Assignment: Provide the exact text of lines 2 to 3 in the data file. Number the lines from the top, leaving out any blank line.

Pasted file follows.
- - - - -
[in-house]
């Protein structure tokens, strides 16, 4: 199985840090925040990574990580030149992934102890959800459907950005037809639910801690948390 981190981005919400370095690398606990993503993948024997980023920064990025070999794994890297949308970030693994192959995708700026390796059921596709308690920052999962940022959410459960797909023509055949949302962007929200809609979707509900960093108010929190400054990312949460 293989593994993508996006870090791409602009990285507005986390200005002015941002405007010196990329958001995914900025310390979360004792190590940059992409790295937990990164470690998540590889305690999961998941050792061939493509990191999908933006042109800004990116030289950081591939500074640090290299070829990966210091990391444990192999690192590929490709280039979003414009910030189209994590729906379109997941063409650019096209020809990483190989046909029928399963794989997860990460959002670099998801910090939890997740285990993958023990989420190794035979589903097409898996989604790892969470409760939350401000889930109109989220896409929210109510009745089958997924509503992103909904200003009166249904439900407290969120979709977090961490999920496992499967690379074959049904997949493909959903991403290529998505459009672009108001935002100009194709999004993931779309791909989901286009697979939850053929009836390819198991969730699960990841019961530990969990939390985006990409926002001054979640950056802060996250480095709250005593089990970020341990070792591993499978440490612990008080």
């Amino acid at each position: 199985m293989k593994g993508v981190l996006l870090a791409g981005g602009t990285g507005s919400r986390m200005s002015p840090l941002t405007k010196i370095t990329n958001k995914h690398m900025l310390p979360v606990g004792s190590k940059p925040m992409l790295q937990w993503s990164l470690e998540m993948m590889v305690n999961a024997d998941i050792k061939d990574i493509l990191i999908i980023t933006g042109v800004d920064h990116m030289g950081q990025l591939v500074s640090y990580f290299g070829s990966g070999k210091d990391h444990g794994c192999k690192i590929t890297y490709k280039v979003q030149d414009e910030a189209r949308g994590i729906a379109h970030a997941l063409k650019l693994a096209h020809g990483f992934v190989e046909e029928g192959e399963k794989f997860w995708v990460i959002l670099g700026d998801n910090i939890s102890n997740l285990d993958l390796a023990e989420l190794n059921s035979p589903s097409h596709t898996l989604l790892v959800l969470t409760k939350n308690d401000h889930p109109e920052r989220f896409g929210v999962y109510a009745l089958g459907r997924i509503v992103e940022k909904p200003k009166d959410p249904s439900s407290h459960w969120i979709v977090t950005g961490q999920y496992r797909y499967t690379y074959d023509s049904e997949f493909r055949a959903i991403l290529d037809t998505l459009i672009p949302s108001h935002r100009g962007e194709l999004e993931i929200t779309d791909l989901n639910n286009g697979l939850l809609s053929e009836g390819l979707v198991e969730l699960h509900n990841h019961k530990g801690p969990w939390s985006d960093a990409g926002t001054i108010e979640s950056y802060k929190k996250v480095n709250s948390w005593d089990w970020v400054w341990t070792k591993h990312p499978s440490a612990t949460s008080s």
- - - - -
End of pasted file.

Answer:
């Protein structure tokens, strides 16, 4: 199985840090925040990574990580030149992934102890959800459907950005037809639910801690948390 981190981005919400370095690398606990993503993948024997980023920064990025070999794994890297949308970030693994192959995708700026390796059921596709308690920052999962940022959410459960797909023509055949949302962007929200809609979707509900960093108010929190400054990312949460 293989593994993508996006870090791409602009990285507005986390200005002015941002405007010196990329958001995914900025310390979360004792190590940059992409790295937990990164470690998540590889305690999961998941050792061939493509990191999908933006042109800004990116030289950081591939500074640090290299070829990966210091990391444990192999690192590929490709280039979003414009910030189209994590729906379109997941063409650019096209020809990483190989046909029928399963794989997860990460959002670099998801910090939890997740285990993958023990989420190794035979589903097409898996989604790892969470409760939350401000889930109109989220896409929210109510009745089958997924509503992103909904200003009166249904439900407290969120979709977090961490999920496992499967690379074959049904997949493909959903991403290529998505459009672009108001935002100009194709999004993931779309791909989901286009697979939850053929009836390819198991969730699960990841019961530990969990939390985006990409926002001054979640950056802060996250480095709250005593089990970020341990070792591993499978440490612990008080």
């Amino acid at each position: 199985m293989k593994g993508v981190l996006l870090a791409g981005g602009t990285g507005s919400r986390m200005s002015p840090l941002t405007k010196i370095t990329n958001k995914h690398m900025l310390p979360v606990g004792s190590k940059p925040m992409l790295q937990w993503s990164l470690e998540m993948m590889v305690n999961a024997d998941i050792k061939d990574i493509l990191i999908i980023t933006g042109v800004d920064h990116m030289g950081q990025l591939v500074s640090y990580f290299g070829s990966g070999k210091d990391h444990g794994c192999k690192i590929t890297y490709k280039v979003q030149d414009e910030a189209r949308g994590i729906a379109h970030a997941l063409k650019l693994a096209h020809g990483f992934v190989e046909e029928g192959e399963k794989f997860w995708v990460i959002l670099g700026d998801n910090i939890s102890n997740l285990d993958l390796a023990e989420l190794n059921s035979p589903s097409h596709t898996l989604l790892v959800l969470t409760k939350n308690d401000h889930p109109e920052r989220f896409g929210v999962y109510a009745l089958g459907r997924i509503v992103e940022k909904p200003k009166d959410p249904s439900s407290h459960w969120i979709v977090t950005g961490q999920y496992r797909y499967t690379y074959d023509s049904e997949f493909r055949a959903i991403l290529d037809t998505l459009i672009p949302s108001h935002r100009g962007e194709l999004e993931i929200t779309d791909l989901n639910n286009g697979l939850l809609s053929e009836g390819l979707v198991e969730l699960h509900n990841h019961k530990g801690p969990w939390s985006d960093a990409g926002t001054i108010e979640s950056y802060k929190k996250v480095n709250s948390w005593d089990w970020v400054w341990t070792k591993h990312p499978s440490a612990t949460s008080s």